Lehigh students, both international and domestic, are reacting to the recent outbreak of the coronavirus that began in Wuhan, China, and has spread to other countries around the world.
The virus has prompted Lehigh to suspend all abroad programs to China, including the Lehigh in Shanghai summer program.
Jia Wo, ‘20G, the vice president of graduate student outreach of the Global Union, said international students from China were emailed by the Office of International Students and Scholars at the start of the semester, and advised to stay inside for 14 days if they were returning from China.
The Global Union is an organization on campus that works to promote cultural diversity and bridge the gap between domestic and international students.
The Coronavirus is a topic of concern to not only the Global Union, but to Lehigh’s campus as a whole.
Wo is from Shanghai, China, and although she did not travel home over winter break, she is able to empathize with many of the conditions at home, as well as get a sense of how the Chinese international community is feeling on campus.
“I think most Chinese students on campus are kind of terrified because of the conditions back home, because back home, this thing is very serious,” Wo said. “Everyone (in China) is wearing respiratory masks every day, and they’re not allowed to get out of their house because the government asked them to stay at home.”
Yuxuan Song, ‘23, went home to Beijing, China, over winter break.
He didn’t notice much of a difference within his own community, but, many of his extended family members who live closer to Wuhan have had to make significant lifestyle changes as a result of the virus.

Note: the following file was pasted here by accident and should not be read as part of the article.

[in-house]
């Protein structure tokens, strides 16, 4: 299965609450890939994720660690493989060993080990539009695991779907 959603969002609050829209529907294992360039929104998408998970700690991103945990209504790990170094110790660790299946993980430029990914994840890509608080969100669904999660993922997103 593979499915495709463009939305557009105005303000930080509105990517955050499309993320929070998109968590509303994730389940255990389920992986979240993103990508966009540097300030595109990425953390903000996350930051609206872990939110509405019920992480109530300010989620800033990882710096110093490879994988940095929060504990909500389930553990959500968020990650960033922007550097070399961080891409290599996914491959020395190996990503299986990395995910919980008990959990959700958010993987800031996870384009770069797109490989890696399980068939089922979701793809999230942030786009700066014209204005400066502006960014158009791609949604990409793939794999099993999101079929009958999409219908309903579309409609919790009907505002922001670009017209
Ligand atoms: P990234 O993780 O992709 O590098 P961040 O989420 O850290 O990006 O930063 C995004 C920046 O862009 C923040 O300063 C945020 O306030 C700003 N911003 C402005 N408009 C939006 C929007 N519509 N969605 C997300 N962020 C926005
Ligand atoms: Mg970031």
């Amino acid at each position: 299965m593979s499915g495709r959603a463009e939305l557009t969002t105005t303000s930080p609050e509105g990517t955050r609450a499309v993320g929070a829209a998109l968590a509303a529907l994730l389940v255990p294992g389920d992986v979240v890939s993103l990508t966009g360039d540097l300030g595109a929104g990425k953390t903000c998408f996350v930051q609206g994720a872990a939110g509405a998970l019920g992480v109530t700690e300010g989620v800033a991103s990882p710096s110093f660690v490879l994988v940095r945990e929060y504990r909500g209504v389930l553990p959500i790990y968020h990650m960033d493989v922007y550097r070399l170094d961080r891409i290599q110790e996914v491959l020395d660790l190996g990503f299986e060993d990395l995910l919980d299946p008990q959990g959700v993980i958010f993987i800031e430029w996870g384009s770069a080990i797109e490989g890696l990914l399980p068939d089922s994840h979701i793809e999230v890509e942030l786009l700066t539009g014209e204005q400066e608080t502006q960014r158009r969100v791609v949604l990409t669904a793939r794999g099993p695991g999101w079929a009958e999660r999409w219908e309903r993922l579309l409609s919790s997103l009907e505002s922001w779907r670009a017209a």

“A lot of my relatives live pretty close to (Wuhan), so their lives have been affected because you can’t go out of your house,” Song said. “It’s scary because it’s so easily transmitted between people that, once you’ve found a case, you just worry about if you’re going to get it or not.”
Many domestic Lehigh students are concerned about the conditions in China and the effects it may have on campus.
“It should make people alert, but not anxious,” said Miriam Soriano Gregorio, ‘20, the president of Global Union. “Once you educate yourself on this matter, and you’re able to look at the details or facts, you understand that, yes, it’s a serious problem. But it’s not necessarily something of concern that’s causing as much anxiety as the media might portray.”
The coronavirus was brought to the public’s attention at the end of January 2020, but the situation has been severe since December 2019. Wo said she believes the government chose to refrain from speaking about it.
Gregorio said the university made a wise choice regarding the safety of students when it decided to suspend study abroad programs to China.
“It’s like a national crisis back home, and here, I know there are like 12 cases,” Wo said. “But overall, people don’t pay attention to it.”
Song voiced his concerns for how working conditions in China will change as a result of the coronavirus.
Song said for a lot of small and medium-sized businesses, it’s hard because they still get paid a wage, but there aren’t going to be many workers willing to come back to work.
Wo is friends with a recent Lehigh graduate who is originally from Wuhan, whose grandparents were infected by the coronavirus. The graduate told her that the government urges many infected people to stay at home and wait for recovery because many hospitals do not have the resources to treat the virus.
Song said in spite of anxieties surrounding the virus on campus as an international student, Lehigh is doing a good job managing the situation.
“I think people accept us,” Song said. “I didn’t really feel any way, shape or form of being excluded.”